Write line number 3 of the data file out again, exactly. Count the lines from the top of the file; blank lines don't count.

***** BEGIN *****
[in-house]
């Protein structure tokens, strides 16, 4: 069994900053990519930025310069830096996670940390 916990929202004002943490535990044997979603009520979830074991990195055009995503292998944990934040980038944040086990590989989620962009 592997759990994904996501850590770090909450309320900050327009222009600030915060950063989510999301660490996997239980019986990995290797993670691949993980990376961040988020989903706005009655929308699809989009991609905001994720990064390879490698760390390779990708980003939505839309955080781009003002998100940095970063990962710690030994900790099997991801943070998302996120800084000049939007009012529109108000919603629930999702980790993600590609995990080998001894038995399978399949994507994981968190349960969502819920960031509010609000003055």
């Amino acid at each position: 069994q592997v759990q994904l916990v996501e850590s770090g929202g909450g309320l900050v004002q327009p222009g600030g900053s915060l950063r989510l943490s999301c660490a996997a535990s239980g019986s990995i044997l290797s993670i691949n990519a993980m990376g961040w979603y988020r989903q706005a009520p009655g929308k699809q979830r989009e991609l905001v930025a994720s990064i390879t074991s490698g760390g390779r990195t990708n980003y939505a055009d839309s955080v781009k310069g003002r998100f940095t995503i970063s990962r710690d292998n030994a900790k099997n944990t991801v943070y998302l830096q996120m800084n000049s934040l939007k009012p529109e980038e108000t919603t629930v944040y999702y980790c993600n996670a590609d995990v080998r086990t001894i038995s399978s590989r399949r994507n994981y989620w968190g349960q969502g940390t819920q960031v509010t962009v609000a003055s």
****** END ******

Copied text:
């Amino acid at each position: 069994q592997v759990q994904l916990v996501e850590s770090g929202g909450g309320l900050v004002q327009p222009g600030g900053s915060l950063r989510l943490s999301c660490a996997a535990s239980g019986s990995i044997l290797s993670i691949n990519a993980m990376g961040w979603y988020r989903q706005a009520p009655g929308k699809q979830r989009e991609l905001v930025a994720s990064i390879t074991s490698g760390g390779r990195t990708n980003y939505a055009d839309s955080v781009k310069g003002r998100f940095t995503i970063s990962r710690d292998n030994a900790k099997n944990t991801v943070y998302l830096q996120m800084n000049s934040l939007k009012p529109e980038e108000t919603t629930v944040y999702y980790c993600n996670a590609d995990v080998r086990t001894i038995s399978s590989r399949r994507n994981y989620w968190g349960q969502g940390t819920q960031v509010t962009v609000a003055s």